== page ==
In a decision rendered by the Oregon Court of Appeals, Portland poker rooms that are operating outside of traditional Indian casinos may soon become a thing of the past. The decision on whether the “membership” version of poker rooms violated gaming laws was deemed a violation of the law by the Court of Appeals, a decision which is sure to be appealed again to the Oregon Supreme Court.

Case Dates Back to 2019, Now Defunct Gaming Operations

The case dates to 2018, when Oregon Racing, Inc., appealed the 2017 decision from a lower court that their operations at the Portland Meadows racetrack violated the state’s gaming laws. Oregon Racing was involved in a dispute with the Oregon State Lottery, who is responsible for administering gaming in the state. Oregon Racing was stating that their operations worked under the banner of “social gaming” and that it should have been protected, while the Oregon State Lottery felt that the charging of a “door fee” and taking money for chips constituted the operation of a gaming enterprise, a violation of the law.

In the previous decision, the Oregon Circuit Court had decided that Oregon Racing and Portland Meadows were in violation of the law and ordered their operations shut down. Then the COVID pandemic hit and, during the time that the appeal was pending, Portland Meadows went out of business and was closed and razed. The appeals court, however, decided to move forward with the case because of the questions that were raised.

In front of Presiding Judge Erin Lagesen and Judges Joel DeVore and Steven Powers, both sides argued their cases. Also in the mix was the Confederated Tribes of Siletz Indians, who filed a amicus curiae (“friend of the court”) brief for the judges to review. The judges had a great deal to unpack, noting that there was a social gaming law on the books in Portland that would have to play into the mix also.

In their decision, the three members of the Appeals court found that the charging of a “door fee” – basically an entrance fee to come in the building – and the holding of cash in exchange for chips constituted that the business was operating as a gambling establishment and was, in fact, against the law.

In writing their opinion, Judge Lagesen states, “The games operated in the Portland Meadows Gaming Room were an incentive to pay the door fee and enter the room, and those fees come within the plain meaning of the phrase “house income from the operation of the social game.” In the end, the trio of judges relied on the Oregon statutes, saying, “We rely on the text and context of ORS 167.117(21) to conclude, as the Lottery did, that a “door fee” that is paid to access poker games results in “house income” within the meaning of the statute.”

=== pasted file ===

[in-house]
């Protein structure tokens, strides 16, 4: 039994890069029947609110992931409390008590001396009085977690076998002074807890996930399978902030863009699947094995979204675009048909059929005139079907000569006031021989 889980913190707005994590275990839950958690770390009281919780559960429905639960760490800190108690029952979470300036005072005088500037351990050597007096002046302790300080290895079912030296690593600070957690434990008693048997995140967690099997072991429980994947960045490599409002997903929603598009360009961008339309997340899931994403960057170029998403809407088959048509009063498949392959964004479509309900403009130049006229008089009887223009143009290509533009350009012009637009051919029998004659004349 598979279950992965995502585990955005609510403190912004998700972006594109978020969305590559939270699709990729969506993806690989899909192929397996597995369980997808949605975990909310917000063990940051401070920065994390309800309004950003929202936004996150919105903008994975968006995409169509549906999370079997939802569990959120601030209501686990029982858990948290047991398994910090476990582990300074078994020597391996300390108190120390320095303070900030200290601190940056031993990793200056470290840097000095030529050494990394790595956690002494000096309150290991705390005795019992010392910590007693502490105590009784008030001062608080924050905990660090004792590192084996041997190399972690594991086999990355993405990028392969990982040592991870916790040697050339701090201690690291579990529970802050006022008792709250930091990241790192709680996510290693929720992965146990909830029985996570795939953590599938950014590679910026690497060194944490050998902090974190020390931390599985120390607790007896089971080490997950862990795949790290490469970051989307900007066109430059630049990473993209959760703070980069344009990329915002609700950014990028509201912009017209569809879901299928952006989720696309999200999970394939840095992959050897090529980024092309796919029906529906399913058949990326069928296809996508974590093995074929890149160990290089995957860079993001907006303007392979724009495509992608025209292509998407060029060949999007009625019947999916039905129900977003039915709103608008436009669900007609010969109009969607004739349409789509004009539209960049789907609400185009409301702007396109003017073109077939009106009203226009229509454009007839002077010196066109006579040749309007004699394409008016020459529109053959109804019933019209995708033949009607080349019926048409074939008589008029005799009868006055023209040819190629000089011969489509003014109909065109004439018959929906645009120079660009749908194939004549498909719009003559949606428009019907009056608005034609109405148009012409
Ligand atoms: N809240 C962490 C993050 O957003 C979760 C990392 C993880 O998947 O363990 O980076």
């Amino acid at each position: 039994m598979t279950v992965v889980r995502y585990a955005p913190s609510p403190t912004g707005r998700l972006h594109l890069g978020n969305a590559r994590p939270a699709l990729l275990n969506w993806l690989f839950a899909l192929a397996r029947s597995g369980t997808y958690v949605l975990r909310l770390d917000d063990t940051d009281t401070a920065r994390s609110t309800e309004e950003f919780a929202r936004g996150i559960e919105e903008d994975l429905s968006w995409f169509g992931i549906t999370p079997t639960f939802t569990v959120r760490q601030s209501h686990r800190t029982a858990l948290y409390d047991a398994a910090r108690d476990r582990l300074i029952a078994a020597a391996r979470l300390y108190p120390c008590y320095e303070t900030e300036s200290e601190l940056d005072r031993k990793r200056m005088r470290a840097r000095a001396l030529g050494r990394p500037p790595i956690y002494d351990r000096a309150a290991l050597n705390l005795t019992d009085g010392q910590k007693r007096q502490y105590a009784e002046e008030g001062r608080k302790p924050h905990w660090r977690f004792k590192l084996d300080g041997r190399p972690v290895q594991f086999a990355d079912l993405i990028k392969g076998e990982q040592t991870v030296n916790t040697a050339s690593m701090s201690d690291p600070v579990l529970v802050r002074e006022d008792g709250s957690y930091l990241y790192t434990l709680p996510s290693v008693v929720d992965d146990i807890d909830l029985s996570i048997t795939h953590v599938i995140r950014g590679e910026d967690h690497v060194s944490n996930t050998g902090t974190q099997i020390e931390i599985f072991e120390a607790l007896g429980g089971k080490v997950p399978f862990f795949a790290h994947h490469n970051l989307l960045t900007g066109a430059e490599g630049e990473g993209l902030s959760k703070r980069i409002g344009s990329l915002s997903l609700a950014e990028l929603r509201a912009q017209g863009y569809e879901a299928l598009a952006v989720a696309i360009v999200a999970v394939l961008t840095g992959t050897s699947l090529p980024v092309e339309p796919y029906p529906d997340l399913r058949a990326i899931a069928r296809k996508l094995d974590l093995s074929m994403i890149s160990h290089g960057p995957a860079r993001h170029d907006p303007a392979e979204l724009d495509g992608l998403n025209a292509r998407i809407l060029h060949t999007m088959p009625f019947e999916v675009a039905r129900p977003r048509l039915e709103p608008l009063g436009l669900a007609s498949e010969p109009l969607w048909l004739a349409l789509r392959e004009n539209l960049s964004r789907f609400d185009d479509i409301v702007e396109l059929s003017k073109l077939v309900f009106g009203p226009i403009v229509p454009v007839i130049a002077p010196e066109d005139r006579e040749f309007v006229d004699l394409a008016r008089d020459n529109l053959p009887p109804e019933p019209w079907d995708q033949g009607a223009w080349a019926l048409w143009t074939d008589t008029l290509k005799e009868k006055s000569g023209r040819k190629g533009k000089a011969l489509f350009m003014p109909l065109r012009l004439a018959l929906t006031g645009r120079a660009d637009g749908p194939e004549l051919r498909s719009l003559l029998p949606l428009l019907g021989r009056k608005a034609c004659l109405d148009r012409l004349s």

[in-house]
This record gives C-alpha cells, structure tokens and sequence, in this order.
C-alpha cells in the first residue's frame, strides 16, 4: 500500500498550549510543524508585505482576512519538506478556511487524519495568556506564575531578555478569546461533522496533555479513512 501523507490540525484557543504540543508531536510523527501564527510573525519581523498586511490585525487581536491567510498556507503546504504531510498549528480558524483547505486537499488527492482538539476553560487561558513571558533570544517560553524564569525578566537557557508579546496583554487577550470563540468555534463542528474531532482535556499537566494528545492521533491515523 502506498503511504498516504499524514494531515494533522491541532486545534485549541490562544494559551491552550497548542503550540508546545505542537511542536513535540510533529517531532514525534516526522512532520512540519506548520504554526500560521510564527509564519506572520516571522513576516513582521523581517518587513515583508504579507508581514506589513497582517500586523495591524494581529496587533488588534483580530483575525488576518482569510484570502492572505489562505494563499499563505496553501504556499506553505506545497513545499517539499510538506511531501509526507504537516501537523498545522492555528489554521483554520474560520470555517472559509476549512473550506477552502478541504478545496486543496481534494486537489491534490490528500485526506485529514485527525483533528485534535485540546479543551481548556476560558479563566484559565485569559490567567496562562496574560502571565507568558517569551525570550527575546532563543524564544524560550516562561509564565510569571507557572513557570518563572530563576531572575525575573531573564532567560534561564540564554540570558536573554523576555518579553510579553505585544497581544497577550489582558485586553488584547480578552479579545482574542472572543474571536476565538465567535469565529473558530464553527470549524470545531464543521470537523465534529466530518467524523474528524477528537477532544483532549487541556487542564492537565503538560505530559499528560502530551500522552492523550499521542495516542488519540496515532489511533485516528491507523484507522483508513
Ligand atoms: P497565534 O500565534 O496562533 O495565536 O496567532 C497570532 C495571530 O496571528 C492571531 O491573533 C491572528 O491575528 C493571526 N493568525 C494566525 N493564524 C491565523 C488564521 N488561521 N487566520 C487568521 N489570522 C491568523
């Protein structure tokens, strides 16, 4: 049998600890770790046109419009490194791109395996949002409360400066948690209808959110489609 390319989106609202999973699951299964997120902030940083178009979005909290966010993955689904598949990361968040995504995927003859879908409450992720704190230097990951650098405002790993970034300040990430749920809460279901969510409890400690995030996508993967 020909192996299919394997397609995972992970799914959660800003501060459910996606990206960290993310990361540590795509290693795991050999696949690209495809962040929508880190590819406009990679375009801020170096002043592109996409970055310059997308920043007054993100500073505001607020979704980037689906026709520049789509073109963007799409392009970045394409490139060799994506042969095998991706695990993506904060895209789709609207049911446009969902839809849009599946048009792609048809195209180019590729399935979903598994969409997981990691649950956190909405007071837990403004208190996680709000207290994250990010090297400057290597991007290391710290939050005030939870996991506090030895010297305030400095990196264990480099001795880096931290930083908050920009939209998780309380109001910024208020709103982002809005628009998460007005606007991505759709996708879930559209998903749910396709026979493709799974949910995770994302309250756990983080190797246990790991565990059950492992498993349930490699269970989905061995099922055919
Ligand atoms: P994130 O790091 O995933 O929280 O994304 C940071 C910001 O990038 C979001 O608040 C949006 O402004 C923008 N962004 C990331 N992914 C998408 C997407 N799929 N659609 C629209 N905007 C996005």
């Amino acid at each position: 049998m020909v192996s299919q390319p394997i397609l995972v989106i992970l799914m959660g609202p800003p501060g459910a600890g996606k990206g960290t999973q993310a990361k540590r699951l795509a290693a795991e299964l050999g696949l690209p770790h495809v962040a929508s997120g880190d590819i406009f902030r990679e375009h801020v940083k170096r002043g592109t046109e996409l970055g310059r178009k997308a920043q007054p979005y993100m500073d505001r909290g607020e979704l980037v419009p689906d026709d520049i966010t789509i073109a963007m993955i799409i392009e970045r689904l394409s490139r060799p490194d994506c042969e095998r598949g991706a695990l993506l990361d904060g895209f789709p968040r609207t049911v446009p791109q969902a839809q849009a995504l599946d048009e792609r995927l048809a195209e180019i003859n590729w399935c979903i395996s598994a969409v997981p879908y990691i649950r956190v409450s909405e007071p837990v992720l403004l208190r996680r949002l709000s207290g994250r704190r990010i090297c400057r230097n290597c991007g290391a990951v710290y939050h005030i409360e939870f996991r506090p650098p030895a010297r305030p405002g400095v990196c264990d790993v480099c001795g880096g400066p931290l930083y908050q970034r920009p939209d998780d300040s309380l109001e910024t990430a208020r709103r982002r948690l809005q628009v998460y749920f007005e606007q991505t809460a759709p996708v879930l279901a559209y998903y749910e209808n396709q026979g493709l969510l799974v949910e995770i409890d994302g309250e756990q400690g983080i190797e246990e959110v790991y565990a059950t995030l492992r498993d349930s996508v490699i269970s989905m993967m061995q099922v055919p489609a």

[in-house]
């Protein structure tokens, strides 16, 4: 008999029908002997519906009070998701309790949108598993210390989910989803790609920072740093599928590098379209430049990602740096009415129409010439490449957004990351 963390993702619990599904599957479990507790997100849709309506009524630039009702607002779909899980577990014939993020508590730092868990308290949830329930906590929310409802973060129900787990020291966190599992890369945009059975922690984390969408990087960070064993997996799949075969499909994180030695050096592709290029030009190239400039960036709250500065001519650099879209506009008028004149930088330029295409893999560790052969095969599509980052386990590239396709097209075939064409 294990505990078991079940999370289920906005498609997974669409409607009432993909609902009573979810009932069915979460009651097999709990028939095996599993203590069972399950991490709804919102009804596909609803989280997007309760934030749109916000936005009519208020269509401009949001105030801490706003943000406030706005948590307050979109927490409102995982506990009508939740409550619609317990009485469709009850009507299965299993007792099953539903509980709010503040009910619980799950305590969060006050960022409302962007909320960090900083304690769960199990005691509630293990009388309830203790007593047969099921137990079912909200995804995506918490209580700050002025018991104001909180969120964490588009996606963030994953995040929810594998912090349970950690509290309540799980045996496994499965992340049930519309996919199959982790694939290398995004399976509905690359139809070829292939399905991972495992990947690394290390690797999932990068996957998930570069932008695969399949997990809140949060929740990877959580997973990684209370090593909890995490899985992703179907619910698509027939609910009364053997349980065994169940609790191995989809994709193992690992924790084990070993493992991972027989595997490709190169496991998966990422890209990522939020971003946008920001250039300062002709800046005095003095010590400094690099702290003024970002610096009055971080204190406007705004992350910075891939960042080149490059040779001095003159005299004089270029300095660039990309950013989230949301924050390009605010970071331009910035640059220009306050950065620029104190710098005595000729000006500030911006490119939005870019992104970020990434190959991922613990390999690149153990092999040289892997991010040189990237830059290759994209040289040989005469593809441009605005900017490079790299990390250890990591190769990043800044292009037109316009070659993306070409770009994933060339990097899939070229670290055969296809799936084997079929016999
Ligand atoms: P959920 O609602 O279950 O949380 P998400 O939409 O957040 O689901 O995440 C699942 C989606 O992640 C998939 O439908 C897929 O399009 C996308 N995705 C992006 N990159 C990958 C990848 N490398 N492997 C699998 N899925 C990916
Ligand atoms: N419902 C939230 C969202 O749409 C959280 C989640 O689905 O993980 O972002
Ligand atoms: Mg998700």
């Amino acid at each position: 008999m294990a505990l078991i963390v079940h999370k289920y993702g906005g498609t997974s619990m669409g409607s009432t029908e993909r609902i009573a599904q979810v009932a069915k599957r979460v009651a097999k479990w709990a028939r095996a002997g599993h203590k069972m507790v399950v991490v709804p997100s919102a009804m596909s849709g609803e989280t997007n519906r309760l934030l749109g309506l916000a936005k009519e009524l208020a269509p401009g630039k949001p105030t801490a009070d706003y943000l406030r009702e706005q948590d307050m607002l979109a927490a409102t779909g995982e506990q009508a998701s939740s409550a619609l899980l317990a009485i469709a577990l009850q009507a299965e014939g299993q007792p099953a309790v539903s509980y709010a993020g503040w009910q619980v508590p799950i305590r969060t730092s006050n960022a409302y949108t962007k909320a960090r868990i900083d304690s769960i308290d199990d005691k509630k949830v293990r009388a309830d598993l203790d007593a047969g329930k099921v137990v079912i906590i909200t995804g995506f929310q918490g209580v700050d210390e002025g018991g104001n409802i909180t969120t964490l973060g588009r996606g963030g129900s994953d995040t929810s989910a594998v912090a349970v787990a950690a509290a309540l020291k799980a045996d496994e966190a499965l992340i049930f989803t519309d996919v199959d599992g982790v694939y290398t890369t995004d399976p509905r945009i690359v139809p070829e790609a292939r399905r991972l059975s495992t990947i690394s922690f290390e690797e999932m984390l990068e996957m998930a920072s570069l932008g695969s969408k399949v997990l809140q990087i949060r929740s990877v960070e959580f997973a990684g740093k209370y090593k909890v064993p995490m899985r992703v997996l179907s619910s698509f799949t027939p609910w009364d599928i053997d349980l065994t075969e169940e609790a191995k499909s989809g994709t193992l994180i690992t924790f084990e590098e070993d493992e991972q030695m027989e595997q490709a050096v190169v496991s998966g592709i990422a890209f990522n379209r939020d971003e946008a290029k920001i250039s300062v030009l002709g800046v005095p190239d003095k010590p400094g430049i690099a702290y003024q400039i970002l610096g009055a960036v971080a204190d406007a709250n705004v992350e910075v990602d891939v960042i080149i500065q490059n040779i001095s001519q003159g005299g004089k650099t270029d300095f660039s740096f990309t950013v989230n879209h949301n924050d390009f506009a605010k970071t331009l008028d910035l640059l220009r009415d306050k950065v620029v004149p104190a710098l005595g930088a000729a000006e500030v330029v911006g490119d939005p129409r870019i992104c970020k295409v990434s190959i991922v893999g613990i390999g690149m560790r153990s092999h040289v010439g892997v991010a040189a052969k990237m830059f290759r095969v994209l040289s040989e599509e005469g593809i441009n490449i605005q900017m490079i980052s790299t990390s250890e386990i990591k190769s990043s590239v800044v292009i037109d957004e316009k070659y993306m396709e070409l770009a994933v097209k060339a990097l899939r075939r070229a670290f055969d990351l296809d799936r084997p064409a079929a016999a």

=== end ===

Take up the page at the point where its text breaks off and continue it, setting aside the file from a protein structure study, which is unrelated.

Could Decision Have Ramifications Outside Oregon?

The decision immediately only has ramifications on the Oregon poker rooms. Some of the Portland poker rooms have been in operation since 2007 under the state’s “charitable poker” guidelines. This new ruling, however, puts those operations in jeopardy as many had been using the same business template that Portland Meadows had utilized.

This also puts other states’ charitable gaming laws and even some “poker club” operations in question. Michigan’s recent increase in online gaming may see their charitable gaming industry lose money, while Texas’ poker clubs (which utilize a “membership fee” for entry) are comparable to what occurs in Portland. While the Oregon ruling does not directly affect these states, attorneys can use the decisions (such as Oregon’s) as arguments in any litigation that might arise.

The decision by the Oregon appeals court will most certainly be appealed by Oregon Racing, Inc. Whether the decision will be overturned after two decisions against them, however, is going to be difficult.


  1. Donald Barton says:

    So gaming is legal as long the Oregon State Lottery or a Native American casino runs it? Why not throw out the current rules and have the clubs pay for a license to operate legally and pay the dealers & staff as regular employees like the casinos do?

  2. Anonymous says:

    Why would the ruling have affect in Oregon where there are local ordinances like Portland?

    ORS 167.121¹
    Local authorization of social games

    Counties and cities may, by ordinance, authorize the playing or conducting of a social game in a private business, private club or in a place of public accommodation. Such ordinances may provide for regulation or licensing of the social games authorized.

  3. Earl Burton says:

    The argument that the Portland rooms are using is that they are not “gambling” but “social games.” The appeals court shot that down in saying that their operations are, in fact, running a gambling establishment and profiting from it (illegal) through the door fees and that the participants do not receive the same money back for which they pay for the chips upon entering (under a “social game,” there would be no money changing hands). There’s also some question as to betting limits, but they didn’t get into that in the appeals court case.

  4. Steve Roselius says:

    It’s worth noting that Portland Meadows is still in business. The site they were operating in (a horse track) was bought, razed, and will eventually become a warehouse or serve some other industrial purpose. The business moved to another site close to the airport. It retains the name “Portland Meadows” and has the same ownership as the racetrack operation.

  5. David Jewel says:

    Indians didn’t like the competition and some nice political contributions. Indian casinos can screw customers at will with zero ability of customers to seek redress in any other forum then the courts of the very tribe running the gaming.

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